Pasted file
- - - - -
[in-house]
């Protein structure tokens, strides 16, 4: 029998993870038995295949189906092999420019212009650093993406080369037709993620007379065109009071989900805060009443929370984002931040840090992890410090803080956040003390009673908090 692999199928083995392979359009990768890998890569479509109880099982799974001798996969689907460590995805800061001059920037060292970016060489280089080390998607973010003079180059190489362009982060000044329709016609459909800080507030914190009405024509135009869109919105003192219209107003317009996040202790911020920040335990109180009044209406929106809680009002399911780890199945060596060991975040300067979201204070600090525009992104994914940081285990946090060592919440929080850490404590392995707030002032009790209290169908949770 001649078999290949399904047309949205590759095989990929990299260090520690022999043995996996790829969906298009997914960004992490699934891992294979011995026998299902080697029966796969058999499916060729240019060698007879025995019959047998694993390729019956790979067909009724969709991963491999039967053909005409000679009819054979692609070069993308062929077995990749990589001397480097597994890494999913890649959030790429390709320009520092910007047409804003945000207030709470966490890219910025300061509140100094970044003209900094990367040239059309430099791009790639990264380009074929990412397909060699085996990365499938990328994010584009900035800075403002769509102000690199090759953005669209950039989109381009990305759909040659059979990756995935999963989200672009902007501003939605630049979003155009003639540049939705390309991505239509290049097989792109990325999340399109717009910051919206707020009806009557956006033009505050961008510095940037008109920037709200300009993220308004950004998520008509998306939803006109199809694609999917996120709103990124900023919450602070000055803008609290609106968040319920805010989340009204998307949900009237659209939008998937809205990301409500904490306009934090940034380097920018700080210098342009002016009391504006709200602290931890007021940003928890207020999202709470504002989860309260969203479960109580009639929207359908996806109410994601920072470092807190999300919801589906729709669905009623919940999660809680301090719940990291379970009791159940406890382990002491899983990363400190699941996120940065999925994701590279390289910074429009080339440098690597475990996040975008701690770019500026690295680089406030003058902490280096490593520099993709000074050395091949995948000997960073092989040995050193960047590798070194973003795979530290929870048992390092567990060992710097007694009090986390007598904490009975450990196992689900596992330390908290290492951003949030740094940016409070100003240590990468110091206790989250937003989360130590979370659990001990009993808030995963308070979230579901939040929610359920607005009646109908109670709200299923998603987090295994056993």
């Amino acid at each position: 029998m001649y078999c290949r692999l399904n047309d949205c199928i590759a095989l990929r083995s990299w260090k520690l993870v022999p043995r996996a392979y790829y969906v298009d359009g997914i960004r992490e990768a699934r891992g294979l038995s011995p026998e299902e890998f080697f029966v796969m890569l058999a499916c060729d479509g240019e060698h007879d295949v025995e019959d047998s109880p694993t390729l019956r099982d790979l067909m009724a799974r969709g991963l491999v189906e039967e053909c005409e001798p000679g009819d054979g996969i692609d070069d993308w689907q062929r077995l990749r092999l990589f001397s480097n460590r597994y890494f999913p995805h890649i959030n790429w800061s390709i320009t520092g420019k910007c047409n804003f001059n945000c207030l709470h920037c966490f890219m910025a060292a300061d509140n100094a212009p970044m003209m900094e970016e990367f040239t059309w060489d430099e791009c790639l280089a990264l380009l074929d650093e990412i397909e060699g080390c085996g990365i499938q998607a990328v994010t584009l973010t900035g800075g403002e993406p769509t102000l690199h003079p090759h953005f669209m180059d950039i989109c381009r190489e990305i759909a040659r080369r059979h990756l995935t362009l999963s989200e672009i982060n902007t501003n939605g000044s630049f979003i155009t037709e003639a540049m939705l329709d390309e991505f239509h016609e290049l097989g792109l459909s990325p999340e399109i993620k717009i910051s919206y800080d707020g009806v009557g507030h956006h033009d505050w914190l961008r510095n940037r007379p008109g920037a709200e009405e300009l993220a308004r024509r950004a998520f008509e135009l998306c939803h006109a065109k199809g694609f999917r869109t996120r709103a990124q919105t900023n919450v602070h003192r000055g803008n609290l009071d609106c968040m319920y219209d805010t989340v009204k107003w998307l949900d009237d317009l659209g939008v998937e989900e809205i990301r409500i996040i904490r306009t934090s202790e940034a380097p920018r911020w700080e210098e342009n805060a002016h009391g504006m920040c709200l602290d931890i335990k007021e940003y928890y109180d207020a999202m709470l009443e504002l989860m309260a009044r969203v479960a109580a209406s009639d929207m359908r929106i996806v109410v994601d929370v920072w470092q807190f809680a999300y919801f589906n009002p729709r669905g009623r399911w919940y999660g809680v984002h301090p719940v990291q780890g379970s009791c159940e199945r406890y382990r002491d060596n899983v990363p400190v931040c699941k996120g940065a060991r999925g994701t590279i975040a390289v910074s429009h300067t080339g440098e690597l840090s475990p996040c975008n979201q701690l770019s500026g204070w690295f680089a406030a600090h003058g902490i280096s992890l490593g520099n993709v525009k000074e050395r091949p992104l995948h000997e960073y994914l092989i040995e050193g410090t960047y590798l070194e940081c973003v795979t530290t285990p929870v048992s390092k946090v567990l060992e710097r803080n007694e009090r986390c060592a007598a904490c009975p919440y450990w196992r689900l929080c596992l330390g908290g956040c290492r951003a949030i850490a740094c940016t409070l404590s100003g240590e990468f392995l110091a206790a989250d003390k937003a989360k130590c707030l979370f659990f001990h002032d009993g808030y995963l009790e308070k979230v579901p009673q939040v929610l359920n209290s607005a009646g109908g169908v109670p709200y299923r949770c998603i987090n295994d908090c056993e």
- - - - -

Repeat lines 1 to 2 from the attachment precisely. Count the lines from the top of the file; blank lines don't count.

[in-house]
């Protein structure tokens, strides 16, 4: 029998993870038995295949189906092999420019212009650093993406080369037709993620007379065109009071989900805060009443929370984002931040840090992890410090803080956040003390009673908090 692999199928083995392979359009990768890998890569479509109880099982799974001798996969689907460590995805800061001059920037060292970016060489280089080390998607973010003079180059190489362009982060000044329709016609459909800080507030914190009405024509135009869109919105003192219209107003317009996040202790911020920040335990109180009044209406929106809680009002399911780890199945060596060991975040300067979201204070600090525009992104994914940081285990946090060592919440929080850490404590392995707030002032009790209290169908949770 001649078999290949399904047309949205590759095989990929990299260090520690022999043995996996790829969906298009997914960004992490699934891992294979011995026998299902080697029966796969058999499916060729240019060698007879025995019959047998694993390729019956790979067909009724969709991963491999039967053909005409000679009819054979692609070069993308062929077995990749990589001397480097597994890494999913890649959030790429390709320009520092910007047409804003945000207030709470966490890219910025300061509140100094970044003209900094990367040239059309430099791009790639990264380009074929990412397909060699085996990365499938990328994010584009900035800075403002769509102000690199090759953005669209950039989109381009990305759909040659059979990756995935999963989200672009902007501003939605630049979003155009003639540049939705390309991505239509290049097989792109990325999340399109717009910051919206707020009806009557956006033009505050961008510095940037008109920037709200300009993220308004950004998520008509998306939803006109199809694609999917996120709103990124900023919450602070000055803008609290609106968040319920805010989340009204998307949900009237659209939008998937809205990301409500904490306009934090940034380097920018700080210098342009002016009391504006709200602290931890007021940003928890207020999202709470504002989860309260969203479960109580009639929207359908996806109410994601920072470092807190999300919801589906729709669905009623919940999660809680301090719940990291379970009791159940406890382990002491899983990363400190699941996120940065999925994701590279390289910074429009080339440098690597475990996040975008701690770019500026690295680089406030003058902490280096490593520099993709000074050395091949995948000997960073092989040995050193960047590798070194973003795979530290929870048992390092567990060992710097007694009090986390007598904490009975450990196992689900596992330390908290290492951003949030740094940016409070100003240590990468110091206790989250937003989360130590979370659990001990009993808030995963308070979230579901939040929610359920607005009646109908109670709200299923998603987090295994056993």